I live with 2 dogs and have a disability which restricts my mobility. My disability started 8 years ago, well before my current 2 dogs became part of my family. At the beginning of my condition I already had Tanya, a staffy/lab cross. Many people told me that I should get rid of her when my disability started, but that was not an option for me. She was my companion & best friend, who helped me through many dark times and continued to do so as my condition worsened. When she passed away in my arms, I was devastated and heart broken. I couldn’t bear life without a dog and kept hearing her, so a month later I adopted Coal, who had had his sight restored thanks to the Dogs Trust and a wonderful ophthalmologist based in Edinburgh. I then went on to foster Tess from Staffordshire Rescue Scotland and then adopted her. I’m not going to lie, in the beginning with Tess it was hard work, as at 10 months old she hadn’t been toilet trained, walked or socialised, so was basically a pup and I had to start at the beginning with her, but she learned quickly. I adore puppies but they are hard work, so adopting an older puppy/dog was the best choice for me.
My dogs are the reason I get up every morning, they give me purpose to my life and they make me smile throughout the day. They know when I’m having a flare up and are by my side (or on top of me!) to offer comfort. When I fall, when out walking them and can’t get up by myself, they bark and run to get help, without being trained to do so.
I have had to adapt certain things, like sitting instead of standing, whilst training them, a mobility scooter to walk them, a dog drinking water fountain, to save me bending several times a day to refresh their water, raised dog bowl stands to save me bending as low to feed them (and it also improves their digestion), use of a poo pick up stick again to save me bending.
Training them not to pull on the lead was the most difficult, as I was having to control both dogs and the mobility scooter, whilst taking care not to run over them! but with patience and repetition we get there, well most of the time! Many times a day I have to ignore my body telling me to ‘stop and that I can’t do something ‘cos its too much’ which does increase my pain levels. If I didn’t have dogs i would be doing nothing just sitting, seizing up and getting stiffer, resulting in creating more pain when I did move. My condition will continue to deteriorate, so if I don’t move it will simply deteriorate quicker, I would have less mobility and I do aim to be as mobile as I can for as long as I can and the dogs give me will power to do so. Through it all I couldn’t/wouldn’t be without my beautiful loving dogs.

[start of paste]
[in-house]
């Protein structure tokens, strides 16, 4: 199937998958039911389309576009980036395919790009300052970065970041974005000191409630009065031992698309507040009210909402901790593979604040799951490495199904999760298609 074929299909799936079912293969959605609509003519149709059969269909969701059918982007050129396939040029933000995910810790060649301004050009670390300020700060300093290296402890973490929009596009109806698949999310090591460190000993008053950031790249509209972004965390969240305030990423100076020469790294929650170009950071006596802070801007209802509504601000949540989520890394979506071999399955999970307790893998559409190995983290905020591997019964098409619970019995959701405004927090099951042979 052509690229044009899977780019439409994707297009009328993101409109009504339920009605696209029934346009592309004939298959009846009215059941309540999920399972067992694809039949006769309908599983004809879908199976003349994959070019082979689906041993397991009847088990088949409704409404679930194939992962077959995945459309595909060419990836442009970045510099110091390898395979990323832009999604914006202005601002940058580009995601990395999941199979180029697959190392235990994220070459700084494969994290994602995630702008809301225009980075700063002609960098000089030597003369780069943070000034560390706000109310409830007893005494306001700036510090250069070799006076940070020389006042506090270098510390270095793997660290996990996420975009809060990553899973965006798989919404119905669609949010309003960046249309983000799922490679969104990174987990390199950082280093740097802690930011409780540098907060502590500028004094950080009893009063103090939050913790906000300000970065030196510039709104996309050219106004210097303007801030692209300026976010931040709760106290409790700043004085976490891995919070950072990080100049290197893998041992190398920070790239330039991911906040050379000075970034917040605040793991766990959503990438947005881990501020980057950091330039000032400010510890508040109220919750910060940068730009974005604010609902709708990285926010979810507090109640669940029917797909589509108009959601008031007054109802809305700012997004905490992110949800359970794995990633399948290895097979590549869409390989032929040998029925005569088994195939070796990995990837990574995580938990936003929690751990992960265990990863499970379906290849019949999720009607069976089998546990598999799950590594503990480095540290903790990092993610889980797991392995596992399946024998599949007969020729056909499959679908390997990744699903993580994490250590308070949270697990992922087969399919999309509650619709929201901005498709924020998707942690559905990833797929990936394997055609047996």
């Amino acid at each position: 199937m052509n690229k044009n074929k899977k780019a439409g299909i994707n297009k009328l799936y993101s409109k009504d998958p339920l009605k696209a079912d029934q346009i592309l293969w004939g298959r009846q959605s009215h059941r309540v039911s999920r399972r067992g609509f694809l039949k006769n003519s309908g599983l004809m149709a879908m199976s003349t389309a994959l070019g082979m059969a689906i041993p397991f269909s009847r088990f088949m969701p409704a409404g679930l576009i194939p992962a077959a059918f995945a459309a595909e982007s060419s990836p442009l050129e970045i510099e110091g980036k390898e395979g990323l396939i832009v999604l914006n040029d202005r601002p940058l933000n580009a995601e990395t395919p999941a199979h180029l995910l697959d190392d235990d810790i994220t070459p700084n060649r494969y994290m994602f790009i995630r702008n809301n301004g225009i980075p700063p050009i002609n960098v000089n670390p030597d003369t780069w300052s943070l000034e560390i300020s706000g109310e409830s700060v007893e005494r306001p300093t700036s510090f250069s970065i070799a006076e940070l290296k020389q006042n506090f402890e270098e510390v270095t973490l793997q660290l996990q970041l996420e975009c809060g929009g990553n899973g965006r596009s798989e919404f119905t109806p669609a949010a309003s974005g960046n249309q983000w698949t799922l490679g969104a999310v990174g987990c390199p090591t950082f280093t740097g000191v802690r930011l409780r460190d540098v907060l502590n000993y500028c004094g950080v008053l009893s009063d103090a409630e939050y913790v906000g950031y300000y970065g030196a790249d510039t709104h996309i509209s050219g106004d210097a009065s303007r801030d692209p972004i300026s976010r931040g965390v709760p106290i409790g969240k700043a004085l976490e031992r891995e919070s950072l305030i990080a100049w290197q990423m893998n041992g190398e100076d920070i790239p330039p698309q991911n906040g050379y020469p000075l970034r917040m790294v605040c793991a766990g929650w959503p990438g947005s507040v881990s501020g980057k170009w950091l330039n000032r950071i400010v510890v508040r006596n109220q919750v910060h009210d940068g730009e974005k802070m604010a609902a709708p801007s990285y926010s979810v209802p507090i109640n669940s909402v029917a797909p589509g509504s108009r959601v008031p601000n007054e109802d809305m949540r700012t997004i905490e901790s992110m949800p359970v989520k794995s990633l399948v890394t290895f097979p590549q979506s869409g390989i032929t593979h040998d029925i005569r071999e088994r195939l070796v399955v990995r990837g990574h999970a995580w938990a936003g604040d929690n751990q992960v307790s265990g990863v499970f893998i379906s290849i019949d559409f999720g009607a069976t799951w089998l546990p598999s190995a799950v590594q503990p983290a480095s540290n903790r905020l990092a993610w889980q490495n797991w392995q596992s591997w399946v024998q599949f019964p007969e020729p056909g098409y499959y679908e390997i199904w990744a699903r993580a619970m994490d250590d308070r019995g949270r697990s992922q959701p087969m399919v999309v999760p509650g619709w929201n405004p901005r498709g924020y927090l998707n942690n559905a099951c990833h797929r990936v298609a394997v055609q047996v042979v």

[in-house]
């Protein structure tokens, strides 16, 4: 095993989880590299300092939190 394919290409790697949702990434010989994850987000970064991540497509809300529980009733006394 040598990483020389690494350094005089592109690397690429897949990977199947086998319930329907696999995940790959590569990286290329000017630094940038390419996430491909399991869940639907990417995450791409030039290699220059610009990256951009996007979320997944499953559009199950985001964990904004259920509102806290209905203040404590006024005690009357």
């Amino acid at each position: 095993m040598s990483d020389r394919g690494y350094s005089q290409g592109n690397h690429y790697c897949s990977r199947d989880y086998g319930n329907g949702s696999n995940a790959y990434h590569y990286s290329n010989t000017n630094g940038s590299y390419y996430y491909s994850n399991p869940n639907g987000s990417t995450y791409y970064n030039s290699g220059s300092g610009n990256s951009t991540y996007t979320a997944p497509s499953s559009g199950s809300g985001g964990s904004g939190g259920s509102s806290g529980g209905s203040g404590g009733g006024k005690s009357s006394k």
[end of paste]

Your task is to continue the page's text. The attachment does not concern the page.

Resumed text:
Pain rules my life so without the dogs I would have sunk into a deep depression with no light at the end of the tunnel. There would be very little (if any) joy in my life, if it weren’t for my fur babies. Quite simply i wouldn’t be living, only surviving. Sure I still get depressed about my situation, who wouldn’t, but my dogs always lift my spirits no matter how bad I feel. Getting out and about with the dogs allows me to interact with other dog owners in the community, which I wouldn’t have as I wouldn’t leave the house except for doctor/hospital appointments. I am lucky that I have family and friends that walk my dogs on the days that I physically cannot get to the shed which contains my mobility scooter. There are ways round most things if you want it badly enough. It may cost a bit more financially,and be painful, but what you gain is immeasurable, emotionally and physically. I know I would have deteriorated a lot more had I not had dogs and emotionally I’d be more of a mess. They have helped me no end with their unconditional love. I would advise anyone to get a dog, the right one is out there just waiting on you.
My dogs are great company and as many people living with pain/disability already know, your world becomes smaller and more isolated and you feel lonely, but with dogs you don’t have time to be introverted, they’re always there waiting to please you. When you’re out walking them, most other dog walkers will talk to you (which for most doesn’t seem like much, but when you go most days without speaking to people it means a lot!) and you can arrange to meet up and walk together, which opens up your world that little bit more.
Whilst I am a fiercely independent person, who hates asking for help for myself, when it comes to the dogs I have no problem asking for help, as their needs are paramount. In my experience I’d recommend getting a dog to anyone, disabled or not, but whoever you are you should think carefully before taking on a dog, as it is a lifetime commitment, albeit a rewarding one. Think of your limitations and if/how they can be overcome, if you can cope with a puppy or if an older dog would be more suitable for your lifestyle. If you come to the decision that dog ownership is not for you, there are other avenues that can be explored i.e walking dogs for friends/neighbours in your vicinity, who for whatever reason, cannot walk their own pets or walking dogs for your local rescue.
Another really worthwhile option is to foster a dog through a rescue charity like Staffordshire Rescue Scotland, until the forever home required comes along. Personally speaking I will always have dogs in and around my life, and to all those people that advised I get rid of Tanya need to open their minds to the benefits of dog ownership.